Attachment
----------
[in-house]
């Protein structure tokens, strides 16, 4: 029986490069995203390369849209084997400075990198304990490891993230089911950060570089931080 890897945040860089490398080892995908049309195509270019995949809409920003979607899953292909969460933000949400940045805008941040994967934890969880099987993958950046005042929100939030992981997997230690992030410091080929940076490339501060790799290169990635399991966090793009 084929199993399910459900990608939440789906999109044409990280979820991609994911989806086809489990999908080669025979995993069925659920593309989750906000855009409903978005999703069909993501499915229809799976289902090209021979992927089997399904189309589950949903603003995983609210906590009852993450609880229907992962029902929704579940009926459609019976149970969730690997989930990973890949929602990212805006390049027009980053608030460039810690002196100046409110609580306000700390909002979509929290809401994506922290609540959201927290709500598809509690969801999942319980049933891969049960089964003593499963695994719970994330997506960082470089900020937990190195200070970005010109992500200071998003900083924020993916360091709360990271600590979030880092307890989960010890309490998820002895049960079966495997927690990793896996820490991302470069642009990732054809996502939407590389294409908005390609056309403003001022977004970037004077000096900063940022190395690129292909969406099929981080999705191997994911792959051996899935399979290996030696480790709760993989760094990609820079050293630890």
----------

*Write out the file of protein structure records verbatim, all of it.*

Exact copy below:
[in-house]
């Protein structure tokens, strides 16, 4: 029986490069995203390369849209084997400075990198304990490891993230089911950060570089931080 890897945040860089490398080892995908049309195509270019995949809409920003979607899953292909969460933000949400940045805008941040994967934890969880099987993958950046005042929100939030992981997997230690992030410091080929940076490339501060790799290169990635399991966090793009 084929199993399910459900990608939440789906999109044409990280979820991609994911989806086809489990999908080669025979995993069925659920593309989750906000855009409903978005999703069909993501499915229809799976289902090209021979992927089997399904189309589950949903603003995983609210906590009852993450609880229907992962029902929704579940009926459609019976149970969730690997989930990973890949929602990212805006390049027009980053608030460039810690002196100046409110609580306000700390909002979509929290809401994506922290609540959201927290709500598809509690969801999942319980049933891969049960089964003593499963695994719970994330997506960082470089900020937990190195200070970005010109992500200071998003900083924020993916360091709360990271600590979030880092307890989960010890309490998820002895049960079966495997927690990793896996820490991302470069642009990732054809996502939407590389294409908005390609056309403003001022977004970037004077000096900063940022190395690129292909969406099929981080999705191997994911792959051996899935399979290996030696480790709760993989760094990609820079050293630890």